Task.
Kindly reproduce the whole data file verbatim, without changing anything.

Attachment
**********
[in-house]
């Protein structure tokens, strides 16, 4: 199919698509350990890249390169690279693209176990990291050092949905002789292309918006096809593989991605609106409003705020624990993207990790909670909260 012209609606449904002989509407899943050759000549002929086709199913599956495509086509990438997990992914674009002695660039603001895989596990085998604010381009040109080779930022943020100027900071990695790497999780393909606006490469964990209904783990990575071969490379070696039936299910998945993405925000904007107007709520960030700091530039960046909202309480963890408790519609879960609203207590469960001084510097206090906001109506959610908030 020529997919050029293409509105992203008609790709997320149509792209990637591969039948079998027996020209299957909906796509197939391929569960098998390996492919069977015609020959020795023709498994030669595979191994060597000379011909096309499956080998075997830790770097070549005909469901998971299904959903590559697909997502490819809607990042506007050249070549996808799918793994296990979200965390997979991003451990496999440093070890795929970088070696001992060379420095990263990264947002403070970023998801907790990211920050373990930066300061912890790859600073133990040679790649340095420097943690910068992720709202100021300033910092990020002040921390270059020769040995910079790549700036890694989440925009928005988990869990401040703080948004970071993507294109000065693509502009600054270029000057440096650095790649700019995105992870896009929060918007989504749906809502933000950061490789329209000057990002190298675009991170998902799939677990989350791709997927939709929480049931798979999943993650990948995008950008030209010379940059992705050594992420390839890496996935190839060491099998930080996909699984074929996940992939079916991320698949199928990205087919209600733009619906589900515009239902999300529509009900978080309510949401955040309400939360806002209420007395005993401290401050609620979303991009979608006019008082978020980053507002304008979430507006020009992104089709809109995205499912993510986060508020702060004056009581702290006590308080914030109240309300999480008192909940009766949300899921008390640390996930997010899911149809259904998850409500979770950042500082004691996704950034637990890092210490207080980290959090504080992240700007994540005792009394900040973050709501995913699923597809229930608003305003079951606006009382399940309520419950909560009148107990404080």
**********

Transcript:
[in-house]
């Protein structure tokens, strides 16, 4: 199919698509350990890249390169690279693209176990990291050092949905002789292309918006096809593989991605609106409003705020624990993207990790909670909260 012209609606449904002989509407899943050759000549002929086709199913599956495509086509990438997990992914674009002695660039603001895989596990085998604010381009040109080779930022943020100027900071990695790497999780393909606006490469964990209904783990990575071969490379070696039936299910998945993405925000904007107007709520960030700091530039960046909202309480963890408790519609879960609203207590469960001084510097206090906001109506959610908030 020529997919050029293409509105992203008609790709997320149509792209990637591969039948079998027996020209299957909906796509197939391929569960098998390996492919069977015609020959020795023709498994030669595979191994060597000379011909096309499956080998075997830790770097070549005909469901998971299904959903590559697909997502490819809607990042506007050249070549996808799918793994296990979200965390997979991003451990496999440093070890795929970088070696001992060379420095990263990264947002403070970023998801907790990211920050373990930066300061912890790859600073133990040679790649340095420097943690910068992720709202100021300033910092990020002040921390270059020769040995910079790549700036890694989440925009928005988990869990401040703080948004970071993507294109000065693509502009600054270029000057440096650095790649700019995105992870896009929060918007989504749906809502933000950061490789329209000057990002190298675009991170998902799939677990989350791709997927939709929480049931798979999943993650990948995008950008030209010379940059992705050594992420390839890496996935190839060491099998930080996909699984074929996940992939079916991320698949199928990205087919209600733009619906589900515009239902999300529509009900978080309510949401955040309400939360806002209420007395005993401290401050609620979303991009979608006019008082978020980053507002304008979430507006020009992104089709809109995205499912993510986060508020702060004056009581702290006590308080914030109240309300999480008192909940009766949300899921008390640390996930997010899911149809259904998850409500979770950042500082004691996704950034637990890092210490207080980290959090504080992240700007994540005792009394900040973050709501995913699923597809229930608003305003079951606006009382399940309520419950909560009148107990404080």